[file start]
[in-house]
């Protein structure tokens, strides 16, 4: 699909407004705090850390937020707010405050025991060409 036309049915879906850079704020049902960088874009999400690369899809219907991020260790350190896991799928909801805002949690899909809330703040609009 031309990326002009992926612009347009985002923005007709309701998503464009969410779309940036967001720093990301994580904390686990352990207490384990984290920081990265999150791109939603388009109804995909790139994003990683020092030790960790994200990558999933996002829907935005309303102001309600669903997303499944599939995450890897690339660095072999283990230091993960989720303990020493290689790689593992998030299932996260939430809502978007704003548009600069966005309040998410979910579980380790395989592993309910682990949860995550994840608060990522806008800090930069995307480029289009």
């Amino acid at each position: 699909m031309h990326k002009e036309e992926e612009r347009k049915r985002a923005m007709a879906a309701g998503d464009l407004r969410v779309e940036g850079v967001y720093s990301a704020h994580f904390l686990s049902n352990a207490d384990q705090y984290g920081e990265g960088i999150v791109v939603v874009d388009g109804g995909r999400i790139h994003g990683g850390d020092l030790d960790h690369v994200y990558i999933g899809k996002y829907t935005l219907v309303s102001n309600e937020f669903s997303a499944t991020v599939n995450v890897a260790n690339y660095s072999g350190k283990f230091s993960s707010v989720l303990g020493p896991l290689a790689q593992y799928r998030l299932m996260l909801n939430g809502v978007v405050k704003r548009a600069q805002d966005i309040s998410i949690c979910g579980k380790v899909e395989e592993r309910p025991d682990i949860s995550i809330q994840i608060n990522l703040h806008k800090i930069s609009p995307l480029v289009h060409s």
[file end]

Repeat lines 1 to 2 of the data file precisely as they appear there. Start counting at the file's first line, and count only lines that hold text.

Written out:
[in-house]
């Protein structure tokens, strides 16, 4: 699909407004705090850390937020707010405050025991060409 036309049915879906850079704020049902960088874009999400690369899809219907991020260790350190896991799928909801805002949690899909809330703040609009 031309990326002009992926612009347009985002923005007709309701998503464009969410779309940036967001720093990301994580904390686990352990207490384990984290920081990265999150791109939603388009109804995909790139994003990683020092030790960790994200990558999933996002829907935005309303102001309600669903997303499944599939995450890897690339660095072999283990230091993960989720303990020493290689790689593992998030299932996260939430809502978007704003548009600069966005309040998410979910579980380790395989592993309910682990949860995550994840608060990522806008800090930069995307480029289009």